Theatre Mirror Reviews - "Sophie Tucker: Last of The Red Hot Mamas"

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note: entire contents copyright 2010 by Sheila Barth

Sophie Tucker sizzles Anew
at New Repertory Theatre

A Review by Sheila Barth

Talented, well-loved actress Mary Callanan rejuvenates an entertainment legend who was larger than life - stage, radio, and movie star, Sophie Tucker - in Richard Hopkins, Jack Fournier and Kathy Helenda’s musical revue, “Sophie Tucker: The Last of the Red Hot Mamas,” currently appearing through July 11 with the New Repertory Theatre in Watertown.

Although Callanan can belt out a tune a’ la Tucker, and flirt and cavort around stage and among the audience, she’s more subdued than the infamous vaudeville star. Sophie Tucker was born Sonia Kalish to a Russian-Jewish family, in 1884, who left Tsarist Russia when she was a baby in hopes of starting a new, better life. They settled in Hartford, Conn.

Tucker had that hungry lust for life that was her signature throughout her 81 years.

As a child, she sang her heart out at her parents’ small restaurant in Hartford, walking from table to table, serenading diners. She went to New York alone when she was 16, and married Louis Tuck, which ended early in divorce. Two other failed marriages followed during her climb to stardom. “I’ve been married three times and there won’t be a fourth - I’m sick and tired of paying alimony,” she cracked, before singing, “I’m Living Alone and I Like It”.

Tucker was big, bold and brassy, one of the first to emancipate heavyset women by celebrating her size and gaining fame and fortune because of it. She blazed trails not only on stage, where she was initially forced to perform in blackface (because the directors told her she was too fat and too ugly), to stealing the spotlight as a singer-comedian in Florenz Ziegfeld’s extravagant Follies. Unfortunately, the gorgeous, leggy stars resented Tucker’s popularity and she was fired; leaving her only to climb further up the path to stardom.

Callanan is good. She sings several of Tucker’s big hits in her higher key, with the telltale trill of the 1930s singers, and Tucker’s volume that reached all corners, up to the rafters, in vaudeville, burlesque and on radio. Like Tucker, Callanan also talks through some of the songs.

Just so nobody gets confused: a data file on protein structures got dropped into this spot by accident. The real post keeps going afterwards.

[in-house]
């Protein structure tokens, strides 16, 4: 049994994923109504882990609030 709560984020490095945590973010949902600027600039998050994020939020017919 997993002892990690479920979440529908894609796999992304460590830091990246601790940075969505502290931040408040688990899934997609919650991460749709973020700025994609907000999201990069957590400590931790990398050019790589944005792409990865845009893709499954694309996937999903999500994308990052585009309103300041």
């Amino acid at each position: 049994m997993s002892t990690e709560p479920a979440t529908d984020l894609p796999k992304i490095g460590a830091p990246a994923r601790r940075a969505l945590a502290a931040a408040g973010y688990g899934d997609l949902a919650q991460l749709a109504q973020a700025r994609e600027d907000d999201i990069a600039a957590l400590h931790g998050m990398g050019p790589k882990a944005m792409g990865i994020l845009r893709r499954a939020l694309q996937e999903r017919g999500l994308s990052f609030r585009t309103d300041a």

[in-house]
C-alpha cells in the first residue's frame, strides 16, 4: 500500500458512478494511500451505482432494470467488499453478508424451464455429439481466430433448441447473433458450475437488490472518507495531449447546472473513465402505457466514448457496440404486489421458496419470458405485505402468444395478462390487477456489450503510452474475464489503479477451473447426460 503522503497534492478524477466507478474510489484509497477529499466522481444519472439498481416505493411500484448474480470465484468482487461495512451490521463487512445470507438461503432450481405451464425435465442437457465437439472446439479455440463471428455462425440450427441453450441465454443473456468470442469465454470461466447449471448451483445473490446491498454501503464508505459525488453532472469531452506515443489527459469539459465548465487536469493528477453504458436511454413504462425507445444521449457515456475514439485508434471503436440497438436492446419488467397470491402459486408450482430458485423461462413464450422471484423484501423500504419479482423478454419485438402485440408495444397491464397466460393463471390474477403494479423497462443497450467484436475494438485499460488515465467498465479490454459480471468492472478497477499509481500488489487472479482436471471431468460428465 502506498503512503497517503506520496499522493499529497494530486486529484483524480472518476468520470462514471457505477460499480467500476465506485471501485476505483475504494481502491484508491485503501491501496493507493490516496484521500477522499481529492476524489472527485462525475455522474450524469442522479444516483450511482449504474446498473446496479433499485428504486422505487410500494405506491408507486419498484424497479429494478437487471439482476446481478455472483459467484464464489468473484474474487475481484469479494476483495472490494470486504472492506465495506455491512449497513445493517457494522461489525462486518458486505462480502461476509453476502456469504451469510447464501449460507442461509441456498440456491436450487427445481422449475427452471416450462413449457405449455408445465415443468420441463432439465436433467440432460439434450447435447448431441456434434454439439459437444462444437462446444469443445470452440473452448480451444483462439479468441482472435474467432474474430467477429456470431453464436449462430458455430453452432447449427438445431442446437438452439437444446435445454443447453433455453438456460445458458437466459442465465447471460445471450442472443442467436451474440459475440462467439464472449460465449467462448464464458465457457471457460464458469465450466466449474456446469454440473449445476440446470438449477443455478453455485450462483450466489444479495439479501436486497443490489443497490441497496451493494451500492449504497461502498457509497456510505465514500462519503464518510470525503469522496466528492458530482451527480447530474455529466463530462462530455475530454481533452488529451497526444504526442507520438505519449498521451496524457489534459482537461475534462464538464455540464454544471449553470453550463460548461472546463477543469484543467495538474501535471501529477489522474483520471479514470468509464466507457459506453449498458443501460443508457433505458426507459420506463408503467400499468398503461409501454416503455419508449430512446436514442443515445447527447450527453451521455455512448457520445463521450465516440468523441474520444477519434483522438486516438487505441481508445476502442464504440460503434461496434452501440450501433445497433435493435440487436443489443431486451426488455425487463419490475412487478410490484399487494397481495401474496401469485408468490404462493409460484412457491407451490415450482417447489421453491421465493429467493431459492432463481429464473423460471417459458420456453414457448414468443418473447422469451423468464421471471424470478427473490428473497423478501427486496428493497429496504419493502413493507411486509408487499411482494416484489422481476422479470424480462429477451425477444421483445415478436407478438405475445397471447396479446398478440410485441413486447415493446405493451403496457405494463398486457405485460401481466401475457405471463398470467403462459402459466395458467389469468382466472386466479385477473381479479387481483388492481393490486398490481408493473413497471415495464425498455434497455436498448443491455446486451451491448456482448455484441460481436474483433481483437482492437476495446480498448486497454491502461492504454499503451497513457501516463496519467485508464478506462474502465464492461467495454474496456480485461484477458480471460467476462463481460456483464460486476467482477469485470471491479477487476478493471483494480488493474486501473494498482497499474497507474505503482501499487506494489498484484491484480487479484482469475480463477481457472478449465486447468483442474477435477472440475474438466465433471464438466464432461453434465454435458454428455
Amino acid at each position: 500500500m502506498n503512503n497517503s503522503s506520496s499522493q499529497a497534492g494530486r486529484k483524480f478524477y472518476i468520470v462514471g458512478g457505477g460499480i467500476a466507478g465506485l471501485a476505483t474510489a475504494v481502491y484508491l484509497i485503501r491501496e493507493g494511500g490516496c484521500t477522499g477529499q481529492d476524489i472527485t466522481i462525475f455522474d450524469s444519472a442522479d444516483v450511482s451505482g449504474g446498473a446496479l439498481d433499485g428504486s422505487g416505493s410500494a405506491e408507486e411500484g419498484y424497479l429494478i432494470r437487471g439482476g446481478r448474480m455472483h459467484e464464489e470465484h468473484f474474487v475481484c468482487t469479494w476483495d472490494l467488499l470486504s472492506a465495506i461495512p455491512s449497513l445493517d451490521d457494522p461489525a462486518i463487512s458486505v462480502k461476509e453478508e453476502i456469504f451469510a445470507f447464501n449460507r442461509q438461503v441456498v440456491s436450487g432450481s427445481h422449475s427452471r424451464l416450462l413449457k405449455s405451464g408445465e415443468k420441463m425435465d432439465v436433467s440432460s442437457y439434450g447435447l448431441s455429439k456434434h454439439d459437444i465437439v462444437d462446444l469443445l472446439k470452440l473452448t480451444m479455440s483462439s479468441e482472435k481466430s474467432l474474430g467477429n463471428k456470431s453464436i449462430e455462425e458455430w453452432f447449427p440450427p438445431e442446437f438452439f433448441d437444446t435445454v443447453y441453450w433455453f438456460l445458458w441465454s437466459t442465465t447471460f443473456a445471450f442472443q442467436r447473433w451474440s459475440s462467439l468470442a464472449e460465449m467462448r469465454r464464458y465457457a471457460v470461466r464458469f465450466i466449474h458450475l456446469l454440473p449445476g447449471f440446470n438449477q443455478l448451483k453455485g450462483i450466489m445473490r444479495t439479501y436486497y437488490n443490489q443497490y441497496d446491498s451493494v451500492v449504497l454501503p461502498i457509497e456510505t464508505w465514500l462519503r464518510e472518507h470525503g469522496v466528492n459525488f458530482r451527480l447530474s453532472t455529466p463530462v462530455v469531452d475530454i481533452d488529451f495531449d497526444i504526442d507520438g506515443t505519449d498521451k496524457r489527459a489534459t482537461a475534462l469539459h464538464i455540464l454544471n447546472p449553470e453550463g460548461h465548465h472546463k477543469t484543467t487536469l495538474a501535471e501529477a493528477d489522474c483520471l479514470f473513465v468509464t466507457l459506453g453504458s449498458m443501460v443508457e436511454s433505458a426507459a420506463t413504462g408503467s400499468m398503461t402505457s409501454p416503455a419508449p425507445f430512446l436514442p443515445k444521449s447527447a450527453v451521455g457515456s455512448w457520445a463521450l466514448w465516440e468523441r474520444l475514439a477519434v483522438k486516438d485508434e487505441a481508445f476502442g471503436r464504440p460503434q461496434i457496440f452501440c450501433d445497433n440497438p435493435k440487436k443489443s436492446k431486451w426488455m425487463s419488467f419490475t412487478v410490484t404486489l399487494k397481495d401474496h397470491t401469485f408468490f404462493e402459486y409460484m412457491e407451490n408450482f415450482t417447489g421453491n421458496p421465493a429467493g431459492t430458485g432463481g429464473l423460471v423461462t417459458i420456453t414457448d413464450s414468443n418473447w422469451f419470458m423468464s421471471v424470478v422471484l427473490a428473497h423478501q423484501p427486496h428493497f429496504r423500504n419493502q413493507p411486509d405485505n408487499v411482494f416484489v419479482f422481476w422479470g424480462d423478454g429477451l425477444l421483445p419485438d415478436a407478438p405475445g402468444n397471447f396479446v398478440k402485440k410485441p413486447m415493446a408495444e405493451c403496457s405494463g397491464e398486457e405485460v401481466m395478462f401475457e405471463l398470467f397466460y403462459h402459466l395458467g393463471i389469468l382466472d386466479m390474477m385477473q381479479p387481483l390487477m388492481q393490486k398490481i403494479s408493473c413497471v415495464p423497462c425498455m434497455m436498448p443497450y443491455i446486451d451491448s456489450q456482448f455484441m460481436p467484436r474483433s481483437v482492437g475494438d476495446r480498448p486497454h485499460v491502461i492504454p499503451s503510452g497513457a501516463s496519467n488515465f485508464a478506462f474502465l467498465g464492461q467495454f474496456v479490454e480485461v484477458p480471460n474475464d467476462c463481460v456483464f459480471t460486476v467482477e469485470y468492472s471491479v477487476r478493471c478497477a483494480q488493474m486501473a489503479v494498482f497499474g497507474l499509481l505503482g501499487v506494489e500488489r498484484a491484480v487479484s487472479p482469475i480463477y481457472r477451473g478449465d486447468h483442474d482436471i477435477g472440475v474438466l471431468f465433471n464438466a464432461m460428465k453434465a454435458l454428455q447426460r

Callanan lends her own special touch to Tucker’s key hits, “Some of These Days,” “The Lady is a Tramp,” “You’ve Gotta See Your Mama,” “I’m the Last of the Red Hot Mamas,” and others.

She also flaunts Tucker’s blatant independence, which inspired other brassy female performers such as Ethel Merman and Bette Midler, empowering them.

Somehow, though, Callanan is too dignified, lacking Tucker’s earthiness, bawdiness, and devil-may-care attitude that kept audiences coming back for more throughout her long career. Callanan also lacks Tucker’s deep, throaty, gravelly voice that singled out the buxom star.

In an interview, Callanan said she wasn’t going to impersonate Sophie Tucker, but would capture her essence. Yes, she cracks bawdy, off-color jokes, but conversationally, not with knee-slapping gusto or overtly mischievous flirtation.

She also addresses Tucker’s hearty sexual appetite, delighting in her naughtiness, singing “He’s Tall, Dark and Handsome”. However, when Callanan shimmies and shakes, she lacks Tucker’s oomph. Remember, those antics in Tucker’s days, were shocking. Today, we’d barely raise an eyebrow. However, her one-liner, “I had to break up with my boyfriend; his family didn’t approve of me - [that is], his wife and three children,” drew laughs.

Also funny is when Callanan recruits two volunteers to dance with her in “Hula Lou,” dressing them in sailor caps, then in grass skirts and coconut bras.

Life isn’t all a bed of roses for the Hot Mama, though. She tackles her heartbreak, too, in a softer rendition of “After You’re Gone”.

Overall, something’s missing here. Perhaps Callanan lacks Tucker’s “Jewish” soul - that deep-down ache, that hunger, prevalent in her “yiddishkite,” or Jewish persona, that’s lost in translation here. Callanan does a soulful, thoughtful rendition of Tucker’s sentimental “My Yiddishe Mamma” that evoked tears from those of us with dearly departed Yiddishe mammas; yet that traditional, loving, mournful ache isn’t there.

Callanan recaptures the rapport between Tucker and her 40-year pianist, Ted Shapiro, as she and music director-pianist Todd C. Gordon quip back and forth in playful repartee between songs; but set designer Joseph O’Dea’s uncluttered stage, with its vaudeville-style background curtain, a piano, barely used clothes trunk, table and settee, is too sparse.

Although the audience applauded loudly at the end, and the gracious Callanan delivered two encores --- “Hard-hearted Hannah” and “Let Me Call You Sweetheart,” --- the play falls short. Perhaps it should be a full-scale production, in the genre of “Gypsy,” instead of a revue of Tucker’s numbers interspersed with scant dialogue.

BOX INFO: Two-act musical revue starring Mary Callanan with pianist-music director Todd C. Gordon, directed by Artistic Director Kate Warner, appearing through July 11 at the New Repertory Theatre at the Arsenal Center for the Arts, Charles Mosesian Theatre, 321 Arsenal St., Watertown, Wednesday-Saturday at 8 p.m. and Sunday at 4, 8 p.m.Tickets are $39-$49; seniors get $7 discount off full price; student non-rush, half off; student rush, $13. Call 617-923-8487 or visit

"Sophie Tucker: The Last of The Red Hot Mamas" (24 June - 11 July)
Arsenal Center for The Arts, 321 Arsenal Street, WATERTOWN MA

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